Geographic Variation in Medicare Fee-for-Service Health Care Expenditures before and after the Passage of the Affordable Care Act

Neeraj Sood, Zhiyou Yang, Peter Huckfeldt, José Escarce, Ioana Popescu, Teryl Nuckols

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Importance: Geographic variation in Medicare spending is often used as a measure of wasteful spending. A 2013 Institute of Medicine report found that postacute care was a key contributor of geographic variation from 2007 to 2009. However, payment reforms and antifraud efforts implemented after the passage of the Affordable Care Act (ACA) may have reduced geographic variation in spending, especially postacute care spending. Objective: To investigate how geographic variation in Medicare fee-for-service per-beneficiary spending changed from 2007 to 2018 before and after passage of the ACA. Design, Setting, and Participants: This cross-sectional study included all fee-for-service Medicare enrollees 65 years or older from January 1, 2007, to December 31, 2018. The fee-for-service Medicare Geographic Variation Public Use File was used to group hospital referral regions (HRRs) in each year into deciles (10 equal groups) based on per-beneficiary total spending. The difference between the per-beneficiary monthly spending in each decile and the national mean, as well as the ratio of per-beneficiary total spending in the top deciles to that of the bottom decile, were reported. Data analysis occurred from July 22, 2019, to October 21, 2021. Main Outcomes and Measures: Per-beneficiary spending on hospital inpatient, hospital outpatient, physician, and postacute care (and type of postacute care). Results: There were 27.2 million fee-for-service beneficiaries in 2007 (58.0% women) and 28.3 million beneficiaries in 2018 (55.9% women). Per-beneficiary Medicare spending was $9691 in 2007 and $9847 in 2018 (using inflation-adjusted 2018 dollars). Geographic variation in Medicare spending was stable from 2007 to 2011 and then declined steadily from 2012 to 2018. The ratio of per-beneficiary total Medicare spending in the HRRs in the top decile to the bottom decile was 1.68 in 2007 ($415 monthly difference in spending) but only 1.56 ($361 monthly difference in spending) in 2018 (estimated change, -0.12 [95% CI, -0.21 to -0.02]; P =.01). Focusing on specific spending categories, the only statistically significant reductions in geographic variation were found for home health; the ratio of home health spending among HRRs in the top to bottom deciles of total Medicare spending fell from 5.14 in 2007 to 3.45 in 2018 (change, -1.69 [95% CI, -3.30 to -0.09]; P =.04). Conclusions and Relevance: Geographic variation in total per-beneficiary Medicare spending fell from 2007 to 2018, with home health spending being a key factor associated with geographic variation. The ACA's value-based payment programs and enhanced integrity efforts in home health provide a possible explanation for the decrease..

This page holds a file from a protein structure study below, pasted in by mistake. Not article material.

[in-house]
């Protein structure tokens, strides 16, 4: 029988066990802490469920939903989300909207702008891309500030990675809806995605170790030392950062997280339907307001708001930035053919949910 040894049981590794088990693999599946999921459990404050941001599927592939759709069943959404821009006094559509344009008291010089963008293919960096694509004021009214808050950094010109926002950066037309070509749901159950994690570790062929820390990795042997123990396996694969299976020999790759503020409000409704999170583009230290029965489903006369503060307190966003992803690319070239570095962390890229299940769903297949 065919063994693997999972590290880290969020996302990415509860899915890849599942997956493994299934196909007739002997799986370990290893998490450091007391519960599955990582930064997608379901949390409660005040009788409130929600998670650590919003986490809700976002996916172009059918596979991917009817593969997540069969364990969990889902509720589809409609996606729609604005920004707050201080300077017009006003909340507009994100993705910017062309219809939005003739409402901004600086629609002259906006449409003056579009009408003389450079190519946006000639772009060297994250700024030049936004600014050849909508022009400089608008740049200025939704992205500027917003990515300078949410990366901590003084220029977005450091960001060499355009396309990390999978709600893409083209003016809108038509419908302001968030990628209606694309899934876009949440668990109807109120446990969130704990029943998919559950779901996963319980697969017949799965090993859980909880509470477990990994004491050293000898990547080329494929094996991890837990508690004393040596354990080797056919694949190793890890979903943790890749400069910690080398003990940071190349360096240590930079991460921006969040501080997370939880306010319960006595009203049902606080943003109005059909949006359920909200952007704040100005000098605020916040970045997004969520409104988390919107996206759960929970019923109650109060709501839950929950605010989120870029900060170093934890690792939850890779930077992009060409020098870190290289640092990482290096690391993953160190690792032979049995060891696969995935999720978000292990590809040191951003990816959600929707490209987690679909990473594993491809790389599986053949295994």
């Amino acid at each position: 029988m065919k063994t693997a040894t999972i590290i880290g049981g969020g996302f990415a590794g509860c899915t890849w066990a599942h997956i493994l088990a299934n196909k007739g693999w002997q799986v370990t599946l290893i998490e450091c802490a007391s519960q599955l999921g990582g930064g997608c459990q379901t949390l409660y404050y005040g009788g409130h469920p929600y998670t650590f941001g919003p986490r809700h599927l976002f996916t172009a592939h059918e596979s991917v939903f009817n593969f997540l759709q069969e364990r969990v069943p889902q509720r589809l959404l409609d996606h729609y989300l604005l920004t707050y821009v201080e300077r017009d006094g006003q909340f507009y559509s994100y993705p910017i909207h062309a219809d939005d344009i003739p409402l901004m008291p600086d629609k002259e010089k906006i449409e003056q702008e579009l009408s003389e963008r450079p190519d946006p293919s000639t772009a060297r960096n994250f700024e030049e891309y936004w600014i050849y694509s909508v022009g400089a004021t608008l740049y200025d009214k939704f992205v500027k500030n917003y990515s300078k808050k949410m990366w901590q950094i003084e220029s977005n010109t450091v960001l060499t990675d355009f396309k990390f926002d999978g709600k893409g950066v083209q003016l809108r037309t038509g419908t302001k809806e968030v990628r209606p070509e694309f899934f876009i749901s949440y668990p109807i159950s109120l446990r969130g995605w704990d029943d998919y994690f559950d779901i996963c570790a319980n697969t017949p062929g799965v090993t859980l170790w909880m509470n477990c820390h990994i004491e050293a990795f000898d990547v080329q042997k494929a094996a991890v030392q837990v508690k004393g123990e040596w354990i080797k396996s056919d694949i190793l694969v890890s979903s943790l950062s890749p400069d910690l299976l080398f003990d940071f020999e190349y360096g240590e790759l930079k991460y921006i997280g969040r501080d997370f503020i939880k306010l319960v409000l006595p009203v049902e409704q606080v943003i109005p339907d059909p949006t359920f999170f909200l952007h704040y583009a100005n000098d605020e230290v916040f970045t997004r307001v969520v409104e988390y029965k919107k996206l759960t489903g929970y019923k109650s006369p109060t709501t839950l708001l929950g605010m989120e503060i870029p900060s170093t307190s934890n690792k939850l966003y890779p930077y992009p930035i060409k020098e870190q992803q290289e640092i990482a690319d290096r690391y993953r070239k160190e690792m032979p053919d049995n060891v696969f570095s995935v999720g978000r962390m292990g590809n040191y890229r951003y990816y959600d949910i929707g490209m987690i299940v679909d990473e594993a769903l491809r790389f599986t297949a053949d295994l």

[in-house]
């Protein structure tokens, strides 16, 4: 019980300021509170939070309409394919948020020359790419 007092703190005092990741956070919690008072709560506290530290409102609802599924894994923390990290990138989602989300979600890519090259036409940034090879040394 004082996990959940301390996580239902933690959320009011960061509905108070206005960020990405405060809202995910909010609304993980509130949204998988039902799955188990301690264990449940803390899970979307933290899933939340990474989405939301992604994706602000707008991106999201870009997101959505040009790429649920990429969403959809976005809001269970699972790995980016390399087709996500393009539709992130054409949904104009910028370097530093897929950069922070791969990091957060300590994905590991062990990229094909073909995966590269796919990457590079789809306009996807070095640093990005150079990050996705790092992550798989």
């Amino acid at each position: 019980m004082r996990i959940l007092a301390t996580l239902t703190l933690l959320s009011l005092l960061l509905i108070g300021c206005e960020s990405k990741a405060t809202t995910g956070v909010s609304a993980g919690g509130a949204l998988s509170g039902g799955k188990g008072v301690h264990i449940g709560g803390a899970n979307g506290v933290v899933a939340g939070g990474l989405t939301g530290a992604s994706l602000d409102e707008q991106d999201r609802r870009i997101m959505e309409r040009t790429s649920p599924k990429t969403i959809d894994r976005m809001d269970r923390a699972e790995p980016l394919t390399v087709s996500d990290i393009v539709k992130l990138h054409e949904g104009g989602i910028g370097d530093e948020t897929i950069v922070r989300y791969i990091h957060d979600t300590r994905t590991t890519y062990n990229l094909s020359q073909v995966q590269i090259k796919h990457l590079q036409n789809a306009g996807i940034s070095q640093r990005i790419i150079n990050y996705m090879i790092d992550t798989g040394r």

Original languageEnglish (US)
Pages (from-to)E214122
JournalJAMA Health Forum
Issue number12
StatePublished - Dec 10 2021

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